Behind every successful neuron, there are dozens of good glia. Far from being an inert scaffold, astrocytes and microglia are increasingly recognized to be active participants in the life and death of neurons (see related ARF Live Discussion). Now, work from the lab of developmental neurobiologist R. Douglas Fields reveals a new and unexpected role for astrocytes in the myelination of axons in the central nervous system. In a report in the March 16 Neuron, Fields and colleagues at the National Institute of Child Health and Human Development in Bethesda and the National Cancer Institute in Frederick, Maryland, show that the activity-dependent myelination of neurons in culture by mature oligodendrocytes requires astrocytes. Specifically, the astrocytes respond to ATP produced by electrically stimulated axons by themselves producing the cytokine leukemia inhibitory factor (LIF), which in turn stimulates oligodendrocytes to increase myelination.

As pointed out in an accompanying commentary by Ivo Spiegel and Elior Peles of the Weizmann Institute, Rehovot, Israel, the study raises the intriguing possibility that glial cells can participate in activity-dependent plasticity of myelination in mature neurons. Such a scenario would present new opportunities to intervene in demyelinating diseases like multiple sclerosis. Perhaps it could also help explain the demyelination that occurs in Alzheimer disease, possibly in response to changes in neural activity.

Myelination of axons by oligodendrocytes occurs mainly during nervous system development, but it continues into adulthood for some nerves. Early on, electrical activity regulates myelination via adenosine-mediated effects on oligodendrocyte proliferation and differentiation. However, the regulation of myelination later, by mature oligodendrocytes, has not been as well understood.

Using an in-vitro system where dorsal root ganglion (DRG) explants and mature oligodendrocytes were cultured together in a special chamber, first author Tomoko Ishibashi was able to show a threefold increase in myelination when the DRG neurons were electrically stimulated. Adding a non-hydrolyzable ATP analog to cultures mimicked this result, and further experiments showed that increased myelination by either the ATP analog or electrical stimulation required the cytokine LIF, which was being produced in the cultures.

That production was traced to astrocytes, and Ishibashi et al. showed that the ATP released from neurons as a result of electrical activity increased LIF mRNA in, and release from, astrocytes. To prove the astrocytes were indispensable, they repeated the experiments in cultures lacking these cells, and showed myelination could not be stimulated. Adding back astrocytes restored the effect, but not if they came from LIF knockout mice.

The results could explain defects in myelination found in either GFAP knockout mice, which lack astrocytes, and also in LIF knockout mice. In each case, the phenotypes support a role of astrocytes in modulating myelination, rather than as primary regulators. “Taken together, these results reveal a new mechanism by which electrical activity promotes myelination of CNS axons at a later developmental stage and possibly into postnatal life,” the authors conclude.—Pat McCaffrey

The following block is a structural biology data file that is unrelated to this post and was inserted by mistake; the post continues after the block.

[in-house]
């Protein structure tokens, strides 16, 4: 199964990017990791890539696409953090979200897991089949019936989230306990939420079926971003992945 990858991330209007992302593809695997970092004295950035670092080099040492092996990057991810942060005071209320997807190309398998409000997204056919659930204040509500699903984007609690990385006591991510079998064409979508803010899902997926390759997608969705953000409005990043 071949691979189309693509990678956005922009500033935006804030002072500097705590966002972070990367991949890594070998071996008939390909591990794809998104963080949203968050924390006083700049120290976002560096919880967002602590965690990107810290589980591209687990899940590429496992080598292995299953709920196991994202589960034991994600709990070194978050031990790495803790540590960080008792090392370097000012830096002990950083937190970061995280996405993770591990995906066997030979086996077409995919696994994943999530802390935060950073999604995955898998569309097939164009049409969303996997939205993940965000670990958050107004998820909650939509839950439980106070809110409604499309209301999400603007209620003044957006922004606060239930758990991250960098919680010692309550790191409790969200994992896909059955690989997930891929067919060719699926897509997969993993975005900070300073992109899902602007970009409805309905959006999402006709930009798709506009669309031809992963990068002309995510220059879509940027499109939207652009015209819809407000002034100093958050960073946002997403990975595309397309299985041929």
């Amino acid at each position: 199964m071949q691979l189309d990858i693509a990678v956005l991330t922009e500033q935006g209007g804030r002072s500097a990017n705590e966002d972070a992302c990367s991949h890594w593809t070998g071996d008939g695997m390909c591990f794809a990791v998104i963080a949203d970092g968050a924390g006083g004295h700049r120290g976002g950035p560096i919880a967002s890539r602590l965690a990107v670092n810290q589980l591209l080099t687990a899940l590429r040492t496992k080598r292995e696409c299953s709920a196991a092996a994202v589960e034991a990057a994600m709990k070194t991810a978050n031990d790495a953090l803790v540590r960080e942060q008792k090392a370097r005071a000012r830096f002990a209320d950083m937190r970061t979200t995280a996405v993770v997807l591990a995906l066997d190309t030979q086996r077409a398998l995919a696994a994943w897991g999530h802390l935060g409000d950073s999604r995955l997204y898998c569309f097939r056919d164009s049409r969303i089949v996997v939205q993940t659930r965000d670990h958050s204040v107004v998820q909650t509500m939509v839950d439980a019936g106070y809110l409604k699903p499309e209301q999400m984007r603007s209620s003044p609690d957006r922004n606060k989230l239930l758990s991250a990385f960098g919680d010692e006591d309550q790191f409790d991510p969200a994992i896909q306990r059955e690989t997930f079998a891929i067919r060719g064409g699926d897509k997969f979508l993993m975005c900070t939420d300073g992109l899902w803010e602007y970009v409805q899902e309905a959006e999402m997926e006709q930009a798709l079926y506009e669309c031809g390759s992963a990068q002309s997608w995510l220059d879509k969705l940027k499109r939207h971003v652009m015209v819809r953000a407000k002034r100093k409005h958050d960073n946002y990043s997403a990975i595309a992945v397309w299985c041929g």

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  1. The paper by Ishibashi, Fields, and colleagues describes a systematic and thorough series of experiments that does much to advance our understanding of the interactions between axonal electrical activity and induction of myelination programs in oligodendrocytes. The studies elucidate an indirect pathway that is initiated by axonal ATP release during action potential activity and mediated by astrocyte release of the cytokine, leukemia inhibitory factor (LIF), which acts in a paracrine mode to activate oligodendrocyte myelination processes.

    As noted in the article, several of the steps in this sequence have been described previously, including the links of LIF and astrocyte functions to oligodendrocyte maturation and myelination (e.g., Bugga et al., 1998; Meyer-Franke et al., 1999). However, the present work identifies a novel integrated pathway, providing the first evidence that activity-dependent promotion of myelination is mediated by ATP release from axons followed by ATP-induced LIF release from astrocytes. Thus, it adds importantly to our growing but still nascent understanding of the complexity of molecular interactions among the multiple cell types of the CNS.

    In the context of Alzheimer disease (AD), the Ishibashi et al. work, and related studies, appear particularly relevant to an “oligodendrocyte growth factor” model of AD that we proposed in a recent article (Fig. 3 in Blalock et al., 2004). That model arose from our statistical analyses of gene microarray data from hippocampal tissue of control and incipient AD subjects. Those analyses showed that a substantial number of oligodendrocytic growth factor genes, as well as many tumor suppressor genes, were up-regulated and correlated with cognitive and pathological markers of AD, even in the early stages of the disease. To account for these findings, we suggested that oligodendrocyte activation, associated with up-regulation of oligodendrocyte growth factors, is triggered as an early event in AD pathogenesis, possibly in response to myelin damage or endogenous dysregulation. This up-regulation results in elevated release of the growth factors and excessive paracrine stimulation of surrounding cells. To control the effects of this excessive growth stimulation, adjacent neurons and glial cells up-regulate cell type-specific compensatory tumor suppressor and differentiation responses, resulting in the axonopathy, tangles, β amyloid generation, and synaptic loss underlying the cognitive impairment of AD. We also suggested that the sequential overactivation of adjacent oligodendrocytes might help account for why AD appears to advance along myelinated fiber pathways from entorhinal cortex to hippocampus and neocortex.